And so ends Day 1 of the Mid American Music Festival in beautiful balmy Benson. I caught Far Beyond Frail at Mia’s Bongo Room — a surprisingly good space for acoustic performances — before strolling over to The Waiting Room for a pared-down version of Midwest Dilemma (only 9 performers!) and Brad Hoshaw and the Six Deadlies (apparently one deadly was missing, or maybe Whipkey and his amazing hair counts as two?).
Midwest Dilemma frontman Justin Lamoureux said three members of his band were missing for personal reasons. I’m not sure where they would have put them on stage anyway. As such a large ensemble, MD is more of a folk orchestra than a band, boasting such unconventional rock instruments as cello, clarinet and tuba, along with mandolin, guitar, drums, stand-up bass, etc. The product is lilting, geographical, biographical mid-tempo folk waltzes that border on dirges. What Lamoureux lacks in variety (everything was played at the same plodding pace) he makes up for in the compositions, which tried to take advantage of everyone on stage. Yeah, having so many people in the band is impressive, but I personally prefer Midwest Dilemma as a simple trio — cello, woodwind/vocalist, guitar/vocalist (though it wouldn’t hurt to add a drummer to that mix). Unless he’s come across a boatload of cash, Lamoureux’s going to have to pare down to something more manageable like a trio or four-piece if he decides to take this show on the road — fewer mouths to feed, less of a money split, etc. While all that extra hardware sounds pretty, he can pull this off just as effectively with a more economical approach.
On the other hand, an already impressive catalog of music by Brad Hoshaw only got better when played by a full band. I’ve seen Hoshaw three or four times in a solo-acoustic setting and have always been thoroughly moved by the performance. With the “Seven Deadlies” — two backup singers, stand-up bass, drums, keyboards and guitarist Matt Whipkey (I’m told a trumpet was missing) — Hoshaw goes from folk-acoustic to folk-rock to alt-country without losing any of his personal edge. Hoshaw’s solo acoustic sets can become rather lulling 20 minutes in due to the nature of the ethereal-though-downcast music. The band arrangements remedy this, taking the set from quiet to twangy to rock and back again. One of the highlights was Whipkey. Known more for his own rock projects that he fronts, Whipkey is an ingenious, soulful soloist of the highest caliber. And though renowned for his bombastic drum-set-jumping rock performances — Whipkey was never overpowering, making sure to hold back when he needed to even though you knew he was dying to burn the house down. I’m told Hoshaw is finishing up an album with this band. As one of the city’s best songwriters who’s not afraid to tour, a label like Saddle Creek or Team Love would be wise to consider signing this hometown boy who has a sound and style unlike anything on those labels. But if Creek or Conor doesn’t, someone else certainly should. It’s time for Hoshaw to go national.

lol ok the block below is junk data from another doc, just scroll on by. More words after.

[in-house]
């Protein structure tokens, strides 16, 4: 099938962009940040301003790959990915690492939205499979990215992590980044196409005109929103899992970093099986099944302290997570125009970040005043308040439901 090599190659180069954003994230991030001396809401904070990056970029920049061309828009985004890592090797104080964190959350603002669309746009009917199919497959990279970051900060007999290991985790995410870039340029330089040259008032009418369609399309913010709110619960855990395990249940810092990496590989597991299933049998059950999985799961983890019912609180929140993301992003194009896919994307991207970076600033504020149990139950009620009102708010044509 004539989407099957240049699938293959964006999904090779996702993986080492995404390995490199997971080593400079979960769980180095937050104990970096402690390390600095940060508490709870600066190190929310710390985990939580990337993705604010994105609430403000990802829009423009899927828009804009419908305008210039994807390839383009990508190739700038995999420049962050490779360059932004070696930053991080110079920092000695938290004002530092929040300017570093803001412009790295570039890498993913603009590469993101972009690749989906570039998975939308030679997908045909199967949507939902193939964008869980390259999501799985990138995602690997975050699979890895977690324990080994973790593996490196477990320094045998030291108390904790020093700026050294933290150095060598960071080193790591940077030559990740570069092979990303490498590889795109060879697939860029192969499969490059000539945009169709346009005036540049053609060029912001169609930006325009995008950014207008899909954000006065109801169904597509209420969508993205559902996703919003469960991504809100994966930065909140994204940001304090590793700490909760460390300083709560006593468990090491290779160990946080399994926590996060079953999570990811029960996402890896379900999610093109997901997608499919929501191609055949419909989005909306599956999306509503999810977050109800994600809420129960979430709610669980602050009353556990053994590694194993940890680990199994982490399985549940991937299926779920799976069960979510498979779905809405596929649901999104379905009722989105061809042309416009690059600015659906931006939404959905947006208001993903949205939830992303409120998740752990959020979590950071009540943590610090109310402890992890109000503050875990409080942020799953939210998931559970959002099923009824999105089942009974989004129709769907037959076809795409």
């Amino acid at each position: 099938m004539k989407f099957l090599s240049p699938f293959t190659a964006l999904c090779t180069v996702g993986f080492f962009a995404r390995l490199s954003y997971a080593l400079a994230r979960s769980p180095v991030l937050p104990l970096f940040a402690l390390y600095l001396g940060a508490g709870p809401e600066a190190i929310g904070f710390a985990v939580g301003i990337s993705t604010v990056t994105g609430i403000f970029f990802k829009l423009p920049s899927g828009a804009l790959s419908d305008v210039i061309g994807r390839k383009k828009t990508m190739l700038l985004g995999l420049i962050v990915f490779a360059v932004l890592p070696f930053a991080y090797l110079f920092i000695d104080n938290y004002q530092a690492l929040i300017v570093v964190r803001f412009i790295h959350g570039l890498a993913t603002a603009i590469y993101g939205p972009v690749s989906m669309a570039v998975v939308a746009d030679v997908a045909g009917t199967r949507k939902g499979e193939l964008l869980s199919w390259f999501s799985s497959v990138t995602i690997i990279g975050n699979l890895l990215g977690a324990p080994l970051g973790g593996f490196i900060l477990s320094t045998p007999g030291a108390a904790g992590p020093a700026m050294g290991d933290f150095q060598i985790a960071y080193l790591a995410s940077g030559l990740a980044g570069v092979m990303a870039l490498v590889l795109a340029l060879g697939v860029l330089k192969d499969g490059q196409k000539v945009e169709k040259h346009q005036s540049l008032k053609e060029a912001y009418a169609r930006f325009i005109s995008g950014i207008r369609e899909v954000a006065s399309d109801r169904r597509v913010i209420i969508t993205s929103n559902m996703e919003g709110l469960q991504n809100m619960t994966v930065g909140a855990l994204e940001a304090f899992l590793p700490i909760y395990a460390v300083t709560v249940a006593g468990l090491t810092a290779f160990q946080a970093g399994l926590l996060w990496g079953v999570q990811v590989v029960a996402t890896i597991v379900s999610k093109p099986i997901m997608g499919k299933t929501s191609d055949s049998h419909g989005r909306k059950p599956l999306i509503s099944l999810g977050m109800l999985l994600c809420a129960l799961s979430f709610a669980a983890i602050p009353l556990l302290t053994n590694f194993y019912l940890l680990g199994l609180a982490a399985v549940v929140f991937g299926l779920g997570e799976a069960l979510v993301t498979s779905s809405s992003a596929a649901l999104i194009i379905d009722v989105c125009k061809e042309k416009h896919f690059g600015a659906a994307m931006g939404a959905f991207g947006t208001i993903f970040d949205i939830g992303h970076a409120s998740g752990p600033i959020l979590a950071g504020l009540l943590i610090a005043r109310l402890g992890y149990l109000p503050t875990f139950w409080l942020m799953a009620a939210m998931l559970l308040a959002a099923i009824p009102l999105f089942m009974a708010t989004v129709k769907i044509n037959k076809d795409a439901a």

Show attendance was respectable for the festival’s opening night (and for a Wednesday). Mia’s had about 30 people in the house at its peak. There were twice that many in TWR for Midwest Dilemma, and that ballooned to around 75 for Hoshaw and company. I saw a lot of all-access laminates walking around, which makes me wonder how many patrons were paying customers and how many were members of other bands. I suspect the numbers to continue to rise as the weekend approaches.
Tonight’s highlights again are mostly at The Waiting Room. At 7 p.m., CB alt-rock buzz band Skypiper plays, followed by Thunder Power at 8:30, while at 11:30 Satchel Grande does another classic set — seems like these guys play almost every week. The late show is Black Squirrels at midnight at Burke’s Pub.
Check out the MAMF website for a full schedule.
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